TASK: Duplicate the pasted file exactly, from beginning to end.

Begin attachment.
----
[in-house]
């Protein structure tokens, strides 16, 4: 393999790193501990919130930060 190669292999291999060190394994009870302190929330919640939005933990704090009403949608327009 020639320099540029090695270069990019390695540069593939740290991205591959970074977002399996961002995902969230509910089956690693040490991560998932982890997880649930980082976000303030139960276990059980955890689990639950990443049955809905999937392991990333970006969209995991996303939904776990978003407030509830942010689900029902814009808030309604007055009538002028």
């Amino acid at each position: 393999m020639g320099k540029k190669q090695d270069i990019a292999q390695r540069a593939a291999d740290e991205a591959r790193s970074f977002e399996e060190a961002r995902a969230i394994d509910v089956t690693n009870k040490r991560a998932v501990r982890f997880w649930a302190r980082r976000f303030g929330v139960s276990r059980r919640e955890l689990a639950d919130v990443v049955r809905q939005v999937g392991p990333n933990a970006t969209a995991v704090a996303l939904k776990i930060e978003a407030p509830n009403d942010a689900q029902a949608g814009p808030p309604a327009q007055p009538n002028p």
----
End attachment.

[in-house]
């Protein structure tokens, strides 16, 4: 393999790193501990919130930060 190669292999291999060190394994009870302190929330919640939005933990704090009403949608327009 020639320099540029090695270069990019390695540069593939740290991205591959970074977002399996961002995902969230509910089956690693040490991560998932982890997880649930980082976000303030139960276990059980955890689990639950990443049955809905999937392991990333970006969209995991996303939904776990978003407030509830942010689900029902814009808030309604007055009538002028």
């Amino acid at each position: 393999m020639g320099k540029k190669q090695d270069i990019a292999q390695r540069a593939a291999d740290e991205a591959r790193s970074f977002e399996e060190a961002r995902a969230i394994d509910v089956t690693n009870k040490r991560a998932v501990r982890f997880w649930a302190r980082r976000f303030g929330v139960s276990r059980r919640e955890l689990a639950d919130v990443v049955r809905q939005v999937g392991p990333n933990a970006t969209a995991v704090a996303l939904k776990i930060e978003a407030p509830n009403d942010a689900q029902a949608g814009p808030p309604a327009q007055p009538n002028p």